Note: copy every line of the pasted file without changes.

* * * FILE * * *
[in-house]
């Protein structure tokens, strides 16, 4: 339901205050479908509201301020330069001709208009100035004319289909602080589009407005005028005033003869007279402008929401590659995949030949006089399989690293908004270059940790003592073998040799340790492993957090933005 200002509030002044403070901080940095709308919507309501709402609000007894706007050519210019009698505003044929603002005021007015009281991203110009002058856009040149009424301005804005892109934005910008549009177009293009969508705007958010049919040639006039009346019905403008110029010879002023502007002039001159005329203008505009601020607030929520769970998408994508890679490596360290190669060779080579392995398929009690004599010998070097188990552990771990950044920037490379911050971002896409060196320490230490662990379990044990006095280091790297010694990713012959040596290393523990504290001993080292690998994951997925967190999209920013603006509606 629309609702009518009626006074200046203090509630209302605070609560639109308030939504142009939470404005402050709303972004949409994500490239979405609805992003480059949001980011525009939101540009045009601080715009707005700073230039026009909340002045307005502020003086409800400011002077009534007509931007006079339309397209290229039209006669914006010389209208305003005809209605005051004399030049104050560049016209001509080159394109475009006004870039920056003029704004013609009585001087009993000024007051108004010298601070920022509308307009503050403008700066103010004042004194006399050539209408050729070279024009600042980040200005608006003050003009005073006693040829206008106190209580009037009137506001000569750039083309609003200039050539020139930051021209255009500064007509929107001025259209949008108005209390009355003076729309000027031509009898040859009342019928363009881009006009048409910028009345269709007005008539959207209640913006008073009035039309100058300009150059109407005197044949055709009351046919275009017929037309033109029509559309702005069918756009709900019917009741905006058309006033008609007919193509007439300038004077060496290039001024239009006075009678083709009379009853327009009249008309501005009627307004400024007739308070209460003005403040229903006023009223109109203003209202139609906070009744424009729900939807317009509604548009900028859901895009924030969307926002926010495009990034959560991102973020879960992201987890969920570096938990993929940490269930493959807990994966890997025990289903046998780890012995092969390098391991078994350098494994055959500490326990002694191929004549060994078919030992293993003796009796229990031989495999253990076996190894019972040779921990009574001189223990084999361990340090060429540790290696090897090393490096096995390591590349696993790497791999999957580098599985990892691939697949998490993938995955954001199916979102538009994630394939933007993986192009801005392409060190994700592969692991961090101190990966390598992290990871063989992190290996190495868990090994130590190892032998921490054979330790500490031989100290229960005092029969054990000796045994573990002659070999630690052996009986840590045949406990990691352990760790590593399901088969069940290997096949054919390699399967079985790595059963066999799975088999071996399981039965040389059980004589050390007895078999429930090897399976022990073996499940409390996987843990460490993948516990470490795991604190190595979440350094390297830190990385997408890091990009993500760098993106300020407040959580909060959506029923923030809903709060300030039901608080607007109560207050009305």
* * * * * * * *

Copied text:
[in-house]
């Protein structure tokens, strides 16, 4: 339901205050479908509201301020330069001709208009100035004319289909602080589009407005005028005033003869007279402008929401590659995949030949006089399989690293908004270059940790003592073998040799340790492993957090933005 200002509030002044403070901080940095709308919507309501709402609000007894706007050519210019009698505003044929603002005021007015009281991203110009002058856009040149009424301005804005892109934005910008549009177009293009969508705007958010049919040639006039009346019905403008110029010879002023502007002039001159005329203008505009601020607030929520769970998408994508890679490596360290190669060779080579392995398929009690004599010998070097188990552990771990950044920037490379911050971002896409060196320490230490662990379990044990006095280091790297010694990713012959040596290393523990504290001993080292690998994951997925967190999209920013603006509606 629309609702009518009626006074200046203090509630209302605070609560639109308030939504142009939470404005402050709303972004949409994500490239979405609805992003480059949001980011525009939101540009045009601080715009707005700073230039026009909340002045307005502020003086409800400011002077009534007509931007006079339309397209290229039209006669914006010389209208305003005809209605005051004399030049104050560049016209001509080159394109475009006004870039920056003029704004013609009585001087009993000024007051108004010298601070920022509308307009503050403008700066103010004042004194006399050539209408050729070279024009600042980040200005608006003050003009005073006693040829206008106190209580009037009137506001000569750039083309609003200039050539020139930051021209255009500064007509929107001025259209949008108005209390009355003076729309000027031509009898040859009342019928363009881009006009048409910028009345269709007005008539959207209640913006008073009035039309100058300009150059109407005197044949055709009351046919275009017929037309033109029509559309702005069918756009709900019917009741905006058309006033008609007919193509007439300038004077060496290039001024239009006075009678083709009379009853327009009249008309501005009627307004400024007739308070209460003005403040229903006023009223109109203003209202139609906070009744424009729900939807317009509604548009900028859901895009924030969307926002926010495009990034959560991102973020879960992201987890969920570096938990993929940490269930493959807990994966890997025990289903046998780890012995092969390098391991078994350098494994055959500490326990002694191929004549060994078919030992293993003796009796229990031989495999253990076996190894019972040779921990009574001189223990084999361990340090060429540790290696090897090393490096096995390591590349696993790497791999999957580098599985990892691939697949998490993938995955954001199916979102538009994630394939933007993986192009801005392409060190994700592969692991961090101190990966390598992290990871063989992190290996190495868990090994130590190892032998921490054979330790500490031989100290229960005092029969054990000796045994573990002659070999630690052996009986840590045949406990990691352990760790590593399901088969069940290997096949054919390699399967079985790595059963066999799975088999071996399981039965040389059980004589050390007895078999429930090897399976022990073996499940409390996987843990460490993948516990470490795991604190190595979440350094390297830190990385997408890091990009993500760098993106300020407040959580909060959506029923923030809903709060300030039901608080607007109560207050009305």